There are several options that you can add when creating a giveaway, and you’ll set whether they’re mandatory or optional:
- Answer a poll
- Comment on a blog post
- Follow a Pinterest account
- Follow @rafflecopter on Twitter
- Follow another Twitter account
- Pin an image on Pinterest
- Subscribe to a mailing list
- Tweet a message
- Visit a fan page
There’s also an “Invent Your Own” option, and you can use this to ask the entrant a question:
For some tasks, you can let the entrant perform it more than once for additional chances to win. For example, an entrant can share a post about the giveaway every day on social media.
Deciding Which Tasks to Include
While entering a Rafflecopter giveaway is generally easy for the entrant, the more requirements you create, the longer it’ll take to enter. Even if you make most of the tasks optional instead of required, it can still be frustrating for the entrant. They may feel like it’s unfair that some people get extra entries by going through more steps. If they feel their chances of winning are slim, they may not bother entering at all.
According to Rafflecopter, aim for three to six entry tasks. When deciding which tasks to include, don’t choose for the sake of exposure alone. Think about what will help you accomplish your goals without overwhelming entrants.
Choosing a Timeframe
Before finalizing your Rafflecopter widget, you’ll choose the giveaway’s timeframe. Select the start and end dates, as well as the start and end times in 15-minute increments. Make sure to update your time zone, too.
Creating Terms and Conditions
There’s a lot to clarify when running a sweepstakes:
- Eligibility requirements, including age and geography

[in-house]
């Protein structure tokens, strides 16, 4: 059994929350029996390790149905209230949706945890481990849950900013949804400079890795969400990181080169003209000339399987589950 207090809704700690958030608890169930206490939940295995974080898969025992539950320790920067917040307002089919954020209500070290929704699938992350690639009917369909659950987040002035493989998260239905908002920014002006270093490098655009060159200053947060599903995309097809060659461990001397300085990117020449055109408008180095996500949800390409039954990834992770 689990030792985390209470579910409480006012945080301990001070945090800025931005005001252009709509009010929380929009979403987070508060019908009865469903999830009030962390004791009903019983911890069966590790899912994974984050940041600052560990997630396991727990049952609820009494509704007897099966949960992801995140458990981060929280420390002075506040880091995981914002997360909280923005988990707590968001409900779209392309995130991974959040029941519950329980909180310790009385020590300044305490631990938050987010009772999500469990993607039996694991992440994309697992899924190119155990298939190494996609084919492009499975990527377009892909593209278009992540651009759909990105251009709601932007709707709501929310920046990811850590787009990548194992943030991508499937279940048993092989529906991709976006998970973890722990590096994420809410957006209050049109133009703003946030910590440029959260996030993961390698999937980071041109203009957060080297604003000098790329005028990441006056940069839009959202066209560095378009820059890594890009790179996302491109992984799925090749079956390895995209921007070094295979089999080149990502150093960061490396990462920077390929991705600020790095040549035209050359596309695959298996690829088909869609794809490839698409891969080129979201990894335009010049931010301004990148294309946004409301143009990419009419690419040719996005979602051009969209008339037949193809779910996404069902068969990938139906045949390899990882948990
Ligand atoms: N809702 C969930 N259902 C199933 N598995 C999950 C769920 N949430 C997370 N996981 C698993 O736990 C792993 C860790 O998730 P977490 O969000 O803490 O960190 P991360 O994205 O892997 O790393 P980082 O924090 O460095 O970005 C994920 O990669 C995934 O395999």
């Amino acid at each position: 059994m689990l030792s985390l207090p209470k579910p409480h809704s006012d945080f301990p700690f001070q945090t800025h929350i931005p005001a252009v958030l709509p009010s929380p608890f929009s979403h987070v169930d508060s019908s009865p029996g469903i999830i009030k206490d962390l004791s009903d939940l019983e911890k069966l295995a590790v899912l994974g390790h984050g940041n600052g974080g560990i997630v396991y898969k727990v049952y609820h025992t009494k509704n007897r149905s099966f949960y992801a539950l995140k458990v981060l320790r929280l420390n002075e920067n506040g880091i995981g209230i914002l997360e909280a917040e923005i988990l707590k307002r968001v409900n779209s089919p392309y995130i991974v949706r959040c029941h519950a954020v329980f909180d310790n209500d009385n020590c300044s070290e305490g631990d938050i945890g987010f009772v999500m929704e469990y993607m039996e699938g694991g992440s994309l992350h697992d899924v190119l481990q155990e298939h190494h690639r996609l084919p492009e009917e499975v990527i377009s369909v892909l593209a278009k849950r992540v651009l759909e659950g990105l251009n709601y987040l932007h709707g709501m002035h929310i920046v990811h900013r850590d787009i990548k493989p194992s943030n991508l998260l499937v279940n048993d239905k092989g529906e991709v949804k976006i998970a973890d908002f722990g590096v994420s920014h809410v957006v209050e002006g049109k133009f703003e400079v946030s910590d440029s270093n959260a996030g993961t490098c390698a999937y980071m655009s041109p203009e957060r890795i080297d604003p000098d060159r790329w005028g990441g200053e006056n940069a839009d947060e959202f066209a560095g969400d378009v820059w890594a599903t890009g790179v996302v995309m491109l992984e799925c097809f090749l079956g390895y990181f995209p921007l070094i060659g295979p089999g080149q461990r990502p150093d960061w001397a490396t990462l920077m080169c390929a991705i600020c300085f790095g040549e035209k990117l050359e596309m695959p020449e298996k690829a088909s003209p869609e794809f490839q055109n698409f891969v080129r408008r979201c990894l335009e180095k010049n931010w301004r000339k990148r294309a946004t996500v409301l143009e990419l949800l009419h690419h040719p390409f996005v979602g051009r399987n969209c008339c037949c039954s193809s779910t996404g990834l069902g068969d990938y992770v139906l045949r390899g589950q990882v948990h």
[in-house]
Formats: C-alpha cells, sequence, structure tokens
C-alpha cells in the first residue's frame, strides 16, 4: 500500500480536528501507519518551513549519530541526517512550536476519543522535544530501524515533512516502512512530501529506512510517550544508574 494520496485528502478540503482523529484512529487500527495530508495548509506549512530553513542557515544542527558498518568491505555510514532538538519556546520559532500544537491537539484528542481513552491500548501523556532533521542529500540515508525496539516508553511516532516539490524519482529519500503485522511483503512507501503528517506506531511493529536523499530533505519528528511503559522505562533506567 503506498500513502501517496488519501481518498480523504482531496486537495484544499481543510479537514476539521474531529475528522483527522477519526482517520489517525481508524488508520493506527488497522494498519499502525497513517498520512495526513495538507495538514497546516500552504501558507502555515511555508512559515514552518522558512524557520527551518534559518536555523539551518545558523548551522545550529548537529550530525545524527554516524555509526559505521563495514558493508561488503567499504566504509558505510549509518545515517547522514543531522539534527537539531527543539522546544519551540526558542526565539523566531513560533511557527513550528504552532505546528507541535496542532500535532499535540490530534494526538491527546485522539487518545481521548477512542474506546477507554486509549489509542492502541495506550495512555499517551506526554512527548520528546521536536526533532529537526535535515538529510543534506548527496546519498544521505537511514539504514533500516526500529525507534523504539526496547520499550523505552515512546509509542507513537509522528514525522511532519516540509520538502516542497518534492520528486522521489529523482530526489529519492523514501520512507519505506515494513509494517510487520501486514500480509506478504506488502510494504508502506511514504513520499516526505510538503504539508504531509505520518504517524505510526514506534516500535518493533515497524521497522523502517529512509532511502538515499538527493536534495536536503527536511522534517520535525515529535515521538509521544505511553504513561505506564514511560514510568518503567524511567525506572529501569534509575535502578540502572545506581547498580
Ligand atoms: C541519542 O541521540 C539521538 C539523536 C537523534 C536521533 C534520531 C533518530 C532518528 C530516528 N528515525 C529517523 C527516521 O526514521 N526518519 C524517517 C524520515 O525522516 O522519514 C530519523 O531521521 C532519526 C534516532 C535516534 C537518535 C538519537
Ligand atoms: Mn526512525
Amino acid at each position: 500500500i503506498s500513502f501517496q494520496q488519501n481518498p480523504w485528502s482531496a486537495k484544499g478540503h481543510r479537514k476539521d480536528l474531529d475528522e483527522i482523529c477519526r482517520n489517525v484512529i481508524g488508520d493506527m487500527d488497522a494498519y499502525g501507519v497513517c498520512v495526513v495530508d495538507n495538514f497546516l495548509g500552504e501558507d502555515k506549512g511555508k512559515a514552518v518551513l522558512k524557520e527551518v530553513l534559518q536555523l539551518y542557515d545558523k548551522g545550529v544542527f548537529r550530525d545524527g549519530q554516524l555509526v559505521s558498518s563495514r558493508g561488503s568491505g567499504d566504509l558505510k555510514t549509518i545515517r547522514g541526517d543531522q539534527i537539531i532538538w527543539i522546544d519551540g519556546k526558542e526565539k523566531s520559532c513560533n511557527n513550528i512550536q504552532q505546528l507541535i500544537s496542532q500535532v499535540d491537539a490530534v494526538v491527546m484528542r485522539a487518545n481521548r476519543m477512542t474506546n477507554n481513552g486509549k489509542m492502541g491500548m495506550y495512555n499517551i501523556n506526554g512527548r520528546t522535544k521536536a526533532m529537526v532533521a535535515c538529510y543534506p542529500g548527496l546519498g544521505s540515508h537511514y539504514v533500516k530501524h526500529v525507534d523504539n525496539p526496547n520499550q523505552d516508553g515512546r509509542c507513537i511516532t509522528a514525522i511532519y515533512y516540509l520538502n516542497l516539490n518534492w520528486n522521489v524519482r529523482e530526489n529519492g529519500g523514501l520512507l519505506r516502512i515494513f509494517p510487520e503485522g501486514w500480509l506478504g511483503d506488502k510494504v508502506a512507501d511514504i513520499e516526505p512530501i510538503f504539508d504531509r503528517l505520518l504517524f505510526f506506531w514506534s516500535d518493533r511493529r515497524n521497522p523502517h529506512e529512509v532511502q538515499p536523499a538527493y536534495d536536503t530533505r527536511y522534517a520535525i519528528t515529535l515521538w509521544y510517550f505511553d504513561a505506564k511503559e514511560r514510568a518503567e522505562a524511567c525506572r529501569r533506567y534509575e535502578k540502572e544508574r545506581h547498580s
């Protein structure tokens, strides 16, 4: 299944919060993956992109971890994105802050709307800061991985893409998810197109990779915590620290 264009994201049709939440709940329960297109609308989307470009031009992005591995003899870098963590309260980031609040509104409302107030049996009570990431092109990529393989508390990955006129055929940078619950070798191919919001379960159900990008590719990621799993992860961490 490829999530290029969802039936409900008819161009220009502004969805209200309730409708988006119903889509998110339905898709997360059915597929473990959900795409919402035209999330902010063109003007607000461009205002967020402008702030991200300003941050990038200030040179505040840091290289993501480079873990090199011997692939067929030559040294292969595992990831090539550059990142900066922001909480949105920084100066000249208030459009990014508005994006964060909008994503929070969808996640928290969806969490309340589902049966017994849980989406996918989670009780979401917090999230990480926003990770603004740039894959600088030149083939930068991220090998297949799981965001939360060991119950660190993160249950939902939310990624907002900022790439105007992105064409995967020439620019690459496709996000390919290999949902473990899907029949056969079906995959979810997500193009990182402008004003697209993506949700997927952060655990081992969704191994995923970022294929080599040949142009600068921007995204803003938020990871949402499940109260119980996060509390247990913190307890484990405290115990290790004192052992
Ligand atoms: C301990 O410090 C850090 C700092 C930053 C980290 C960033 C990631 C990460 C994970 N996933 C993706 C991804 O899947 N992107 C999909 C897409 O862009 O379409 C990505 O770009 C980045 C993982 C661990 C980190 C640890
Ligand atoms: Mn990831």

- Description of the prize(s)
- Timeframe of the giveaway
- How the winner(s) will be selected
Depending on the subscription you have, you can opt to easily generate the Terms and Conditions. You’ll fill in details about sponsors, eligibility requirements and the value of the prizes, and Rafflecopter will automatically create Terms and Conditions that will be linked to at the bottom of the giveaway widget.
It’s also not a bad idea to have a lawyer look over your Terms and Conditions. Sweepstakes laws vary by state, and you want to make sure you’re in compliance when it comes to advertising, contracts with partners, official rules, etc.
Finalizing the Widget
When you’re finished, click “Preview and Install.” Scroll down to see a preview. To see the tasks the entrant has to complete, click “Preview All Options” on the top left. The preview is interactive, so you can click a task to see what the entrant will see.
Adding the Rafflecopter Widget to WordPress
Toward the top of the preview page, you’ll see an HTML code, which you’ll use to embed the widget on your WordPress website. You can also run the giveaway on a Facebook page or link directly to it.
Log into WordPress, choose the blog post or page where you want to feature your giveaway, and then copy and paste the code. If you’re using the Gutenberg block editor, hover over where you want to create a new block and then click “HTML” on the right. Paste the code in that block.
Updating the Widget
If you have to make changes to your giveaway, you can do so until the day the giveaway starts. The widget will update automatically when you make changes, so you don’t have to replace the HTML in WordPress.
With a sound purpose and a solid objective for creating a giveaway, Rafflecopter can help you reach your marketing goals, connect with your audience and attract new customers, clients or readers. It’s easy to set up and add to your website, and being able to make changes without replacing the HTML is convenient. The Basic plan is just $13 per month and it has just about everything you’ll need, with the exception of email list integration. The plain widget is a little boring, but any of the paid plans let you create a custom widget with plenty of themes to choose from. Overall, I loved Rafflecopter, and the ease of use can’t be beat.
Have you used Rafflecopter? Let me know about your experience!
Featured image via Truevector / shutterstock.com